Genetic factors, environmental factors and habitual behavior, such as smoking and alcohol, influence skin changes as you age.
A condition known as facial asymmetry occurs when the face is not symmetrical or evenly balanced.
After a trauma to the face the inability to bring your teeth together, blurry vision, or a nosebleed may be symptoms of a facial fracture.
Problems with the facial nerve, which are muscles that control the side of the face, may result in facial nerve paralysis, the most common cause being Bell's palsy.
Any injury to the mouth, face or jaw is a facial trauma, also called maxillofacial trauma.
If you have been diagnosed with fatty liver disease, an accumulation of fat in the liver, it may cause inflammation and scarring.
Fecal incontinence, a motility disorder, is commonly caused by chronic constipation.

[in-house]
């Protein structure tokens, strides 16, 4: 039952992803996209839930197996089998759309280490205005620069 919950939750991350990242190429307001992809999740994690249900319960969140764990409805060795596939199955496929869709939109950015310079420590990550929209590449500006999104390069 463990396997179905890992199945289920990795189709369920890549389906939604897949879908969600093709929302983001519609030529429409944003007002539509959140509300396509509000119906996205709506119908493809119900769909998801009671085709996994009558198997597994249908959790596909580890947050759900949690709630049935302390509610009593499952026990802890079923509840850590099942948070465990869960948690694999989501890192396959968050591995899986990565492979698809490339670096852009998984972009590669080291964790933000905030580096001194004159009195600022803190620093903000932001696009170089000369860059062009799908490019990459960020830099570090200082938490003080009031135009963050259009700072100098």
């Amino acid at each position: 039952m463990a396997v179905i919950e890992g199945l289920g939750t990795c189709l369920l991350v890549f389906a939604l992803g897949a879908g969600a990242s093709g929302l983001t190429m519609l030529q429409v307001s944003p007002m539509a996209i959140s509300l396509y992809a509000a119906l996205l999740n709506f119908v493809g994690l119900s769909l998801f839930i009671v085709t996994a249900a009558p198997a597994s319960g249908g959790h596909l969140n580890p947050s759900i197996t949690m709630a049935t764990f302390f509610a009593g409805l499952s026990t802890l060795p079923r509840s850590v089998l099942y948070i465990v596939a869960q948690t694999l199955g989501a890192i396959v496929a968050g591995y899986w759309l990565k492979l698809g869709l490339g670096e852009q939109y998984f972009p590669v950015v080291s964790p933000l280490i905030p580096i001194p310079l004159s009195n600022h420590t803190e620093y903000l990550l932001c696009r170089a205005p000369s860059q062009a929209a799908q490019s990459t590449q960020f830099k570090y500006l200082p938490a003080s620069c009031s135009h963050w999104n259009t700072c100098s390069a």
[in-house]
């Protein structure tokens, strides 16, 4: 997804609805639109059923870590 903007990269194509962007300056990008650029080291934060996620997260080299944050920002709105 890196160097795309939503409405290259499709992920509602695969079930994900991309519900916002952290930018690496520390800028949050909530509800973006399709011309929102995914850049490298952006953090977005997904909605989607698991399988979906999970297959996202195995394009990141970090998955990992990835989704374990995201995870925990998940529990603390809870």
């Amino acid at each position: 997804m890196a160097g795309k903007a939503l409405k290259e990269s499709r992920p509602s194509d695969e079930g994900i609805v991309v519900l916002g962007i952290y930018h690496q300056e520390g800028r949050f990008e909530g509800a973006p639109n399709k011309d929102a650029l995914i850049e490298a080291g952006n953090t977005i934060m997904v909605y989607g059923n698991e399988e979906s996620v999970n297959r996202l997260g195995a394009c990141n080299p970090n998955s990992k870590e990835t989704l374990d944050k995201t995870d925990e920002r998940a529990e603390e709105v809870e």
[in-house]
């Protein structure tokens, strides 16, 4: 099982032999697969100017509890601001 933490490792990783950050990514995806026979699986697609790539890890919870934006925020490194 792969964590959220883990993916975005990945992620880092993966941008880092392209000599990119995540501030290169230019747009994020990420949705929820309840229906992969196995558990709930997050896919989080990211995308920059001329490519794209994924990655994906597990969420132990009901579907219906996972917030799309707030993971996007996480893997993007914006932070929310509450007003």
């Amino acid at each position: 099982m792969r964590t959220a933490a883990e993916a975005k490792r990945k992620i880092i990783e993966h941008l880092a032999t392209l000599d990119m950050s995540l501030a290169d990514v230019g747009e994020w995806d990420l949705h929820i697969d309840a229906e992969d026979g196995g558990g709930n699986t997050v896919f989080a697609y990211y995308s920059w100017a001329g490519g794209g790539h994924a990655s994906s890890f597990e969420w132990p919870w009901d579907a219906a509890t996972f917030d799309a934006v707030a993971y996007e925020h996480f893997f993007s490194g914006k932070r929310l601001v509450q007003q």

A fever is a higher-than-normal body temperature and is a part of our body's natural response to infection.
Fibrous dysplasia is an uncommon bone disease where fibrous bone tissue replaces the normal bone.
Having flat or inverted nipples causes challenges when breastfeeding as it makes it difficult for the baby to latch on to the nipple.
Folliculitis, boils and carbuncles are skin conditions that can usually be treated at home, however, if extreme pain or a fever develops, see a dermatologist.
A food-drug interaction happens when the food you eat affects the ingredients in a medicine you are taking so the medicine cannot work the way it should.
If you have injured your feet or are in pain, our experts at Jefferson University Hospitals and the Rothman Institute at Jefferson can provide an accurate diagnosis and excellent care.
If you have been diagnosed with a fracture or dislocation, our experts will ensure your treatment minimizes the pain, promotes healing, prevents complications and restores normal use of the fractured area.